Sunday, March 20, 2011

The Dream

8 1/2 years ago we started our journey of parenthood.  But the birth story of our two oldest children was much different.  Instead of going to the hospital, laboring for an eternity and then finally giving birth to a healthy baby, we drove to Iowa loaded up two kids ages 8 and 11 and drove them back to Minnesota to live with us.

Instead of bringing home cute babies to coo over, to attach with and just love on, we brought home cute children to love on and parent in the best way we knew how with children who had experienced trauma.  That last one's a challenge.  In simple terms we were trying to love and attach to two kids who had never had love or attachment which made them trust only themselves.  In our naivete we thought with traditional parenting and lots of love we could heal that trauma.  But it didn't.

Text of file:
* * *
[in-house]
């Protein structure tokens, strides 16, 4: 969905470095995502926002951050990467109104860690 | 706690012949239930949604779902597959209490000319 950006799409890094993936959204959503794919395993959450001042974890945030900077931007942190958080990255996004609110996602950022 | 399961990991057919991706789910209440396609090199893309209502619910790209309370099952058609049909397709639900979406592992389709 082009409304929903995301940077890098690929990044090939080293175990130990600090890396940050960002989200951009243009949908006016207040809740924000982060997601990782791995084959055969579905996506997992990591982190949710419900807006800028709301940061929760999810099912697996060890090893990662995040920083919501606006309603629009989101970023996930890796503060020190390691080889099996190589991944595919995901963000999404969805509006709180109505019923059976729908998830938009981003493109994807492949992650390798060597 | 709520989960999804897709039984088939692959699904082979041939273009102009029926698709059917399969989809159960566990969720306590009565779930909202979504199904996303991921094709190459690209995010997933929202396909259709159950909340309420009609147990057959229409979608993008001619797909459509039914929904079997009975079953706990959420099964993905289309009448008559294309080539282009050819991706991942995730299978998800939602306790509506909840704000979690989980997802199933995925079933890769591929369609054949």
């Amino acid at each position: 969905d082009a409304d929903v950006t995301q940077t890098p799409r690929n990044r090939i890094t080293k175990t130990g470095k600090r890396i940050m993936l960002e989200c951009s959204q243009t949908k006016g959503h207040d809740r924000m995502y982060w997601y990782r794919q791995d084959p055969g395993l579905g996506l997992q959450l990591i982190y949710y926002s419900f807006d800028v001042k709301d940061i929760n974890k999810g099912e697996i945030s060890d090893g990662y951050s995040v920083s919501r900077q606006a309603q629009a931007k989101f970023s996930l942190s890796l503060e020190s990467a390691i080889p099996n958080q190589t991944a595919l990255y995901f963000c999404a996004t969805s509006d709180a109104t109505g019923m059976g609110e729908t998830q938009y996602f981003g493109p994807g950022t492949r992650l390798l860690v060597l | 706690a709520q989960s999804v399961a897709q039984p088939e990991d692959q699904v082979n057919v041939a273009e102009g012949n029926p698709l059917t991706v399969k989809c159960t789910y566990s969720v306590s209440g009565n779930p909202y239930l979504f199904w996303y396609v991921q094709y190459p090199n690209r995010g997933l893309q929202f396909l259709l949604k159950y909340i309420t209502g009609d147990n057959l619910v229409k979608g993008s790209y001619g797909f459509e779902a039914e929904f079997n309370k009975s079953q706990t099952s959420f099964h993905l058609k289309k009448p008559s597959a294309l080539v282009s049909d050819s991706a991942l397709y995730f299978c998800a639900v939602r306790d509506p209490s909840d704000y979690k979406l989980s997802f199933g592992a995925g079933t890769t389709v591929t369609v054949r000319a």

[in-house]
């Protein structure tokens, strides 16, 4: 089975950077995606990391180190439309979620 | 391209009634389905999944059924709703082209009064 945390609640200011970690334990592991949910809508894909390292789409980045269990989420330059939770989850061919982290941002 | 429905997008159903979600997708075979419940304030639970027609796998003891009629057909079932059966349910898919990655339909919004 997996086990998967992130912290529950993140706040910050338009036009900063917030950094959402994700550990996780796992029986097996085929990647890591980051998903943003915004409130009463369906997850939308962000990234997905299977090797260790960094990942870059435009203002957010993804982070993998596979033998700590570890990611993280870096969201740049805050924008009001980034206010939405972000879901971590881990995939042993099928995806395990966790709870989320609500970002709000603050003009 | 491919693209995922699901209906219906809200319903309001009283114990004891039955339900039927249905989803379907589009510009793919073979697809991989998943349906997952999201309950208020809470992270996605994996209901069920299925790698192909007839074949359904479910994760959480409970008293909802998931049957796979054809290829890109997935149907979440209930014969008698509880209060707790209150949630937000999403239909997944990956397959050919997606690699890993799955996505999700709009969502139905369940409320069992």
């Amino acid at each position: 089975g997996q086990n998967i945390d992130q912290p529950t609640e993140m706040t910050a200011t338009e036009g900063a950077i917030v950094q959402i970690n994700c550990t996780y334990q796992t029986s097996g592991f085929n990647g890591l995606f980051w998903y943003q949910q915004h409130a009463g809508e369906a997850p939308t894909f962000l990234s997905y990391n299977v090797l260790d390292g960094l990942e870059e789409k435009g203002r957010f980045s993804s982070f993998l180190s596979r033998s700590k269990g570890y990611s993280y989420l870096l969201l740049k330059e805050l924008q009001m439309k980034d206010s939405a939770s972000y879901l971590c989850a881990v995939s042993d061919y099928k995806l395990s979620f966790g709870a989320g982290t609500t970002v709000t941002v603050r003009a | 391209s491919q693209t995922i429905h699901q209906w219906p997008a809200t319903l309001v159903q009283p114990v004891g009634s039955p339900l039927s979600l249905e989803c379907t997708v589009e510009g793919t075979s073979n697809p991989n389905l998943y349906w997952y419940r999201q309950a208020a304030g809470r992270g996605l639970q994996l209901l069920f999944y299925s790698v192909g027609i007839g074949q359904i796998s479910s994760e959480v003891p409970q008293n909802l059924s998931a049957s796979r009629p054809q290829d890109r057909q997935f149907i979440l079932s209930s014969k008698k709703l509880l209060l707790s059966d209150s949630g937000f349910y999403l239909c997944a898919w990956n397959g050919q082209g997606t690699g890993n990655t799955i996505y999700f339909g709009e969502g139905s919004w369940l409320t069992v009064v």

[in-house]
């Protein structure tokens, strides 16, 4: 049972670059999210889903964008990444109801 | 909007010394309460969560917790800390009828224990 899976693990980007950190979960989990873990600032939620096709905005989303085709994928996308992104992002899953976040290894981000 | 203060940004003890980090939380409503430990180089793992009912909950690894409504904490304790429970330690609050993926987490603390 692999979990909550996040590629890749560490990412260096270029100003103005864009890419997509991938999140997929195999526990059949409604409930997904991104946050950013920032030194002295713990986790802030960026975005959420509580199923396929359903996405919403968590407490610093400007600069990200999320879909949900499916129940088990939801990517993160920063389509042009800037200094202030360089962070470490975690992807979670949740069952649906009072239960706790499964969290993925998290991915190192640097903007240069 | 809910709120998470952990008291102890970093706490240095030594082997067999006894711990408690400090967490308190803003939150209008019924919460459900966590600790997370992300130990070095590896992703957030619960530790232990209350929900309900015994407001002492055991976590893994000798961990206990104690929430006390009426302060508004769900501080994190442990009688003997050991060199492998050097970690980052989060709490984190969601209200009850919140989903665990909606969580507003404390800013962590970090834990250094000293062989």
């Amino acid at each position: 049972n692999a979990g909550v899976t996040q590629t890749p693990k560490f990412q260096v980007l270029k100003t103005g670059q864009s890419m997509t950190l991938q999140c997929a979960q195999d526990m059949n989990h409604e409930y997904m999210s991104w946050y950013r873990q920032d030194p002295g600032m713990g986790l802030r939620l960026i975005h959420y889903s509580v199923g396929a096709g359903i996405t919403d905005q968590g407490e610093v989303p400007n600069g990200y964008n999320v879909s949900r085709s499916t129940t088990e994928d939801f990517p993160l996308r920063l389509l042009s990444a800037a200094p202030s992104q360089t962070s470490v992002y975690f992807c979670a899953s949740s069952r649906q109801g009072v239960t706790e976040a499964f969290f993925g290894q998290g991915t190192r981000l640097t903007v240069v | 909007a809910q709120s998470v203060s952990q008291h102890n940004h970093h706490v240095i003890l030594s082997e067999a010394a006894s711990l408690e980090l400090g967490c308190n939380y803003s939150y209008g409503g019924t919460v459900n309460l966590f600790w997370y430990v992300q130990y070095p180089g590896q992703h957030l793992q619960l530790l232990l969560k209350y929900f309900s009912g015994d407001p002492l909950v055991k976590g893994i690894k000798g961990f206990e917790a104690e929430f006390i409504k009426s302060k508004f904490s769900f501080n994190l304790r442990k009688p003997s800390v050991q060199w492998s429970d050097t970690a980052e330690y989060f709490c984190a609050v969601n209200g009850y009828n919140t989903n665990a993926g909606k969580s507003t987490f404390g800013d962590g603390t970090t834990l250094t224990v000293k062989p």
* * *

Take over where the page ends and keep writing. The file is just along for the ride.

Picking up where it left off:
Below is a chart that shows a healthy attachment cycle.
Unhealthy attachment presents itself in baby has a need so baby cries and needs are met by caregiver and trust develops and baby has a need so baby cries and needs are not met by caregiver so no trust develops and baby has a need and since last time the needs are not met by caregiver so baby doesn't cry and so no trust develops and you get the idea.  We've got a baby who sits in a dirty diaper all day with a bottle propped up against him/her.  No holding, no attention, no meeting basic needs.  So with this scenario the kids grow up trusting only themselves because they can't trust anyone else, especially an adult in a caregiving role (mom!) to meet their basic needs, not to mention the needs that aren't basic.